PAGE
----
Both Lord Birkenhead and Mr. Montagu little know that India is prepared for all 'the hard fibre' that can be transported across the seas and that her challenge was issued in the September of 1920 at Calcutta that India would be satisfied with nothing less than Swaraj and full redress of the Khilafat and the Punjab wrongs. This does involve the existence of the 'Empire', and if the present custodians of the British Empire are not satisfied with its quiet transformation into a true Commonwealth of free nations, each with equal rights and each having the power to secede at will from an honourable and friendly partnership, all the determination and vigour of 'the most determined people in the world' and the 'hard fibre' will have to be spent in India in a vain effort to crush the spirit that has risen and that will neither bend nor break. It is true that we have no 'hard fibre'. The rice-eating, puny millions of India seems to have resolved upon achieving their own destiny without any further tutelage and without arms. In the Lokamanya's language it is their 'birthright', and they will have it in spite of the 'hard fibre' and in spite of the vigour and determination with which it may be administered. India cannot and will not answer this insolence with insolence, but if she remains true to her pledge, her prayer to God to be delivered from such a scourge will certainly not go in vain. No empire intoxicated with the red wine of power and plunder of weaker races has yet lived long in this world, and this 'British Empire', which is based upon organized exploitation of physically weaker races of the earth and upon a continuous exhibition of brute force, cannot live if there is a just God ruling the universe. Little do these so-called representatives of the British nation realise that India has already given many of her best men to be dealt with by the British 'hard fibre'. Had Chauri Chaura not interrupted the even course of the national sacrifice, there would have been still greater and more delectable offerings placed before the Lion, but God had willed it otherwise. There is nothing, however, to prevent all those representatives in Downing Street and White Hall from doing their worst. I am aware that I have written strongly about the insolent threat that has come from across the seas, but it is high time that the British people were made to realise that the fight that was commenced in 1920 is a fight to the finish, whether it lasts one month or one year or many months or many years and whether the representatives of Britain re- enact all the indescribable orgies of the Mutiny days with redoubled force or whether they do not. I shall only hope and pray that God will give India sufficient humility and sufficient strength to remain non-violent to the end. Submission to the insolent challenges that are cabled out on due occasions is now an utter impossibility.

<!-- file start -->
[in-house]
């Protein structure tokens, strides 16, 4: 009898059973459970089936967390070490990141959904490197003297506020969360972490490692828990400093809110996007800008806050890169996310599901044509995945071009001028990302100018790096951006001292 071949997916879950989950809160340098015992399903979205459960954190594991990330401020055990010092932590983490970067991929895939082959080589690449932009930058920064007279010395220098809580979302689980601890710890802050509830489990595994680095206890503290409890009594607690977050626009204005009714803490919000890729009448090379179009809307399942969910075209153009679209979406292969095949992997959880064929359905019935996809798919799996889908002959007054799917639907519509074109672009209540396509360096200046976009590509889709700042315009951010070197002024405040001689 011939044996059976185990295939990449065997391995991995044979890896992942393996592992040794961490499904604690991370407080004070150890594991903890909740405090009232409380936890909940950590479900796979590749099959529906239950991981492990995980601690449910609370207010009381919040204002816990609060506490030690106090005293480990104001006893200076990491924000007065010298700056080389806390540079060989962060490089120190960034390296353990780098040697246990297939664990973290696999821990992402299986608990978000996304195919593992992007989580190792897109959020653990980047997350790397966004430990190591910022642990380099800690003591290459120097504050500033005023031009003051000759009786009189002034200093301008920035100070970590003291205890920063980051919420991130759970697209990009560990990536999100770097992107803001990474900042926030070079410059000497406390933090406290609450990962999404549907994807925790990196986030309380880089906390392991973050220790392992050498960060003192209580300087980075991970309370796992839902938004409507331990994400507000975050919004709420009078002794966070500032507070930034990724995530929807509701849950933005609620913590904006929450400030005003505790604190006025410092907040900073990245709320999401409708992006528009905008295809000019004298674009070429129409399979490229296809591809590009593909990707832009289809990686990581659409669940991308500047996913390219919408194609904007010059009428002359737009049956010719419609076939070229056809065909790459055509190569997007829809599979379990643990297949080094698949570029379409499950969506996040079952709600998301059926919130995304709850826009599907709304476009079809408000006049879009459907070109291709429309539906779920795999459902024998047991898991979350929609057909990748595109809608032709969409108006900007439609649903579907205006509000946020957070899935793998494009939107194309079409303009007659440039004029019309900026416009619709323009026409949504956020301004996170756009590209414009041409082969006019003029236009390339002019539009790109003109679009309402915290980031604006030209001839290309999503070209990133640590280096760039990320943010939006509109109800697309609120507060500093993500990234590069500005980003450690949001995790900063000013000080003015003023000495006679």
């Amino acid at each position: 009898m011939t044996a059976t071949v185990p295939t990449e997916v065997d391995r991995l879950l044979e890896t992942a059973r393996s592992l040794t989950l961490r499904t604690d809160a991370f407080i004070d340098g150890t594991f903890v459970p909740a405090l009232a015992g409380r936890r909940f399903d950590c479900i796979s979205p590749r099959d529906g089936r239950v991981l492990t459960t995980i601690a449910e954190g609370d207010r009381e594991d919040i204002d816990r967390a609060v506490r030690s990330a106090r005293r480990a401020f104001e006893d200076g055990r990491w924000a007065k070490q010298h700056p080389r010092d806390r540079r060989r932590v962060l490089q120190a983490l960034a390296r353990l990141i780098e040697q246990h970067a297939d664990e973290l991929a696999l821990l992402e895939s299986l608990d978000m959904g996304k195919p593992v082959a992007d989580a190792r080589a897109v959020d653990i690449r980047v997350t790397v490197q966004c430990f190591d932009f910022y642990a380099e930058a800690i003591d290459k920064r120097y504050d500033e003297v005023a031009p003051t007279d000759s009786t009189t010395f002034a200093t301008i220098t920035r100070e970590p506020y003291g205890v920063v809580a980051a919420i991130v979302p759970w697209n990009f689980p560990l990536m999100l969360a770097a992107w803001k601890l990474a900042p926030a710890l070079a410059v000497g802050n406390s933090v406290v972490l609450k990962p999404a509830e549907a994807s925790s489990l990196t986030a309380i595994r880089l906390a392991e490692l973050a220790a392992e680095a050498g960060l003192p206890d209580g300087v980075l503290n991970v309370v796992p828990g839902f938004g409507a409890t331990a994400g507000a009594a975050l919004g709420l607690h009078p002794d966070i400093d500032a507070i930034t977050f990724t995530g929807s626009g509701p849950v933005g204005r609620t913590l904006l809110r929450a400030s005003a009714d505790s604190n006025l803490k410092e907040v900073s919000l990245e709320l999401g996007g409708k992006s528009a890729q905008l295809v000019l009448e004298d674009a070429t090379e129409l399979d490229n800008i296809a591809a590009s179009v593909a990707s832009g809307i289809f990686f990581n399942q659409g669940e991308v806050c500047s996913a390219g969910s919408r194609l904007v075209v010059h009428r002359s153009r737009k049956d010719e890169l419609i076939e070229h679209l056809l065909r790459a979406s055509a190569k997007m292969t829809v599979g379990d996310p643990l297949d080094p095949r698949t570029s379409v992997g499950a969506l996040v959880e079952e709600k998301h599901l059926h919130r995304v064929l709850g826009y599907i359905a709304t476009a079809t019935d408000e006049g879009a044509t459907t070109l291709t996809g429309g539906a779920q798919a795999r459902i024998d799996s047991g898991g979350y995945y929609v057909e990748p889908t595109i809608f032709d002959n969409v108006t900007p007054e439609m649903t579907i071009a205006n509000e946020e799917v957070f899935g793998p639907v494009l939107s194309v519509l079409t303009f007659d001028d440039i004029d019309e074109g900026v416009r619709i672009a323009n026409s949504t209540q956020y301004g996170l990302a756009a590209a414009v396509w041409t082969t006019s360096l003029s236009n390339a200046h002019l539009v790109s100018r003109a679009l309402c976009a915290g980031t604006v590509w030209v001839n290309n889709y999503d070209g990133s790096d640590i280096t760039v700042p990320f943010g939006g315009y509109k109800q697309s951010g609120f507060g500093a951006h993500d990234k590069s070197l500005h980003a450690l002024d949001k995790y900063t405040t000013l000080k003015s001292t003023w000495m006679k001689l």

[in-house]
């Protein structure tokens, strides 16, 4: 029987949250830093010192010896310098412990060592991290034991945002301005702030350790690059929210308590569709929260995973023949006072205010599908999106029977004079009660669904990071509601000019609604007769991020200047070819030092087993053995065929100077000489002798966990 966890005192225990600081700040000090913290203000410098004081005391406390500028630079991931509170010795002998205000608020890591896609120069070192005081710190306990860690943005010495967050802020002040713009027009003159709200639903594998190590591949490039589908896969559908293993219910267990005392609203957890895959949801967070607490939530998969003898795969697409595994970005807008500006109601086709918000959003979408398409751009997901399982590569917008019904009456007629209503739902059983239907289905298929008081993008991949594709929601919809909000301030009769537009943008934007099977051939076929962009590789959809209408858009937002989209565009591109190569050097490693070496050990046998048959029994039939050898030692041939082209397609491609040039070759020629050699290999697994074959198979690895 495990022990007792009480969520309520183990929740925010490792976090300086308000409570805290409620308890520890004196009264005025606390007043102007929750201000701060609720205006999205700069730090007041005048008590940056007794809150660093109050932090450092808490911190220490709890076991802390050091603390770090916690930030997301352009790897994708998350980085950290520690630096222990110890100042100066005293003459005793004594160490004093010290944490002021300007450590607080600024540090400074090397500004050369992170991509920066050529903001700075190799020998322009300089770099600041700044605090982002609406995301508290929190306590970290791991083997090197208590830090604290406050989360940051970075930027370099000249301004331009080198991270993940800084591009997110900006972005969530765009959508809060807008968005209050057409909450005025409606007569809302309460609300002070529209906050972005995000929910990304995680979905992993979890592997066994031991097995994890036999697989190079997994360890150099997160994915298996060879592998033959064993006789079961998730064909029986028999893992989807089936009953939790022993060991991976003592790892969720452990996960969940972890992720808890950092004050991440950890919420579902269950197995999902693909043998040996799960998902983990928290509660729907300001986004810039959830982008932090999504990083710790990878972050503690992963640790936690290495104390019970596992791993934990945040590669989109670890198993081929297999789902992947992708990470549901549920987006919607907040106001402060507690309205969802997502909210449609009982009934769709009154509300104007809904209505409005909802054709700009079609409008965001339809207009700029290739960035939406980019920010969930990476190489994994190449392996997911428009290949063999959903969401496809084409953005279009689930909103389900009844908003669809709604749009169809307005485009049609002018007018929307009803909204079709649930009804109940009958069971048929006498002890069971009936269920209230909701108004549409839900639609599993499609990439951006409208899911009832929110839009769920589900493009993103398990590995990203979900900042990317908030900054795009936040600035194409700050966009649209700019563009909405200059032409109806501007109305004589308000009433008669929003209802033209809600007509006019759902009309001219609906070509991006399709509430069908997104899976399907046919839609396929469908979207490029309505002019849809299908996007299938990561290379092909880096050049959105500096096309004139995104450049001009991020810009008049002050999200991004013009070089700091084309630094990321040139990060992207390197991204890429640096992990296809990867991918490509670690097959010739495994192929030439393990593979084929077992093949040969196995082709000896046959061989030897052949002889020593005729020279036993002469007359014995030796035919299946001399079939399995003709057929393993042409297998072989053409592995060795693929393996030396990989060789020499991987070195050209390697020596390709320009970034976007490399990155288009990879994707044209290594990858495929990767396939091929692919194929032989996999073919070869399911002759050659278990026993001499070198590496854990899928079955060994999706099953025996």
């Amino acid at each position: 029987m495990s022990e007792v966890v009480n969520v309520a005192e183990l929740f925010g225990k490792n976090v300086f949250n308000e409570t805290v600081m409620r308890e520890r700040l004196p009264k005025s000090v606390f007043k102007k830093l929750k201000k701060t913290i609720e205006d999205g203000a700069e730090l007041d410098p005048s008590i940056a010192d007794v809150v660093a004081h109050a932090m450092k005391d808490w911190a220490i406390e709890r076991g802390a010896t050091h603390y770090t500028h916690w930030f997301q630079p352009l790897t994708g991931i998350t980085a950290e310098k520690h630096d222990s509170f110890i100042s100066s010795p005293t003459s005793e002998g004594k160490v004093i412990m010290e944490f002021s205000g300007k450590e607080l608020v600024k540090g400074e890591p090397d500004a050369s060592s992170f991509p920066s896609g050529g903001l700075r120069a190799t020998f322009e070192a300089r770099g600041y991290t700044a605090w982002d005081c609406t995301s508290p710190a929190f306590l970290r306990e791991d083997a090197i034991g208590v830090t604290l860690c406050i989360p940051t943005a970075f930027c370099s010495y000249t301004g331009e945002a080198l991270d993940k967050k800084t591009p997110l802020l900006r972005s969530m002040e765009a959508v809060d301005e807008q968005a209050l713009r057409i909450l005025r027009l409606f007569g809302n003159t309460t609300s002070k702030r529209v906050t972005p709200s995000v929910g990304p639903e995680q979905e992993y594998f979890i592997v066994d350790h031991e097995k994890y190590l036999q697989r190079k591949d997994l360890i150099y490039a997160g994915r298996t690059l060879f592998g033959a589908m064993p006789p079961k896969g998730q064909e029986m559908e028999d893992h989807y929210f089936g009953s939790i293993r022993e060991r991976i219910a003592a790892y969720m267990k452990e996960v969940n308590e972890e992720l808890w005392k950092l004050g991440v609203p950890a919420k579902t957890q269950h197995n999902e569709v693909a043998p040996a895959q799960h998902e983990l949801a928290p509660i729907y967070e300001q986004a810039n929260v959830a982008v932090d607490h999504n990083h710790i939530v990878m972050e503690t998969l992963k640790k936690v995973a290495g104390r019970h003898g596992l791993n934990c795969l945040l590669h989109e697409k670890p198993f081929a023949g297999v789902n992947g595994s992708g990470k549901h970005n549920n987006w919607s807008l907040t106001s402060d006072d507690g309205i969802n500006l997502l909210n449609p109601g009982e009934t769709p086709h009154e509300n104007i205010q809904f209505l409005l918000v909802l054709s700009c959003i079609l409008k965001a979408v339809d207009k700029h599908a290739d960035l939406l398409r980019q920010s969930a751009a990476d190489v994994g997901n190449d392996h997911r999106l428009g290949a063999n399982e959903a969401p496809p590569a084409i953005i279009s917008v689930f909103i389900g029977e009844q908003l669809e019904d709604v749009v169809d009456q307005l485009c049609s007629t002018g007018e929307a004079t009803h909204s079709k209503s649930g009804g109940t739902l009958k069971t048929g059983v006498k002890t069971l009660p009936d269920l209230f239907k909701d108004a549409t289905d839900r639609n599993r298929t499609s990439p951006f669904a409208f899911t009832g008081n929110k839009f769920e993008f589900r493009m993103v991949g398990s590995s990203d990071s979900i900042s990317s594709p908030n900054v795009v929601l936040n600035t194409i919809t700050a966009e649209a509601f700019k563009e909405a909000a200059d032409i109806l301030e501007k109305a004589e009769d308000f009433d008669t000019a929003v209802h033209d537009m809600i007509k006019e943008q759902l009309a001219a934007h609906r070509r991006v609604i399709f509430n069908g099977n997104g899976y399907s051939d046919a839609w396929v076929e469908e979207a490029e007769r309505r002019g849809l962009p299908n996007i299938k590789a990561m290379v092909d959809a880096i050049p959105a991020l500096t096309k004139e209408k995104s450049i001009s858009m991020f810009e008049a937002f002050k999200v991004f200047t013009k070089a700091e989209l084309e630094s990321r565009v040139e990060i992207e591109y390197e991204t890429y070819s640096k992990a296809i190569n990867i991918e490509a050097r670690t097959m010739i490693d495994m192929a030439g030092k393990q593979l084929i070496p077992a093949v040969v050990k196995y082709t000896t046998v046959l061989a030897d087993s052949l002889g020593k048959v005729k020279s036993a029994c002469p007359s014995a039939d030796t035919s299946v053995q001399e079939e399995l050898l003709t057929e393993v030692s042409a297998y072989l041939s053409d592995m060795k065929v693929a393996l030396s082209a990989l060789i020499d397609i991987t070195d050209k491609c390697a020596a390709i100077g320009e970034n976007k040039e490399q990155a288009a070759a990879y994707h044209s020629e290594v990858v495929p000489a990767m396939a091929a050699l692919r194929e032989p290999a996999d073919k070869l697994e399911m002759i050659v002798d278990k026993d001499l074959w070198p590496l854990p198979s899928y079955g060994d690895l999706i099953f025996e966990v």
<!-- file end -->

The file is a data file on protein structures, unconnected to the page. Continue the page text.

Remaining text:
Young India, 23-2-1922, p. 119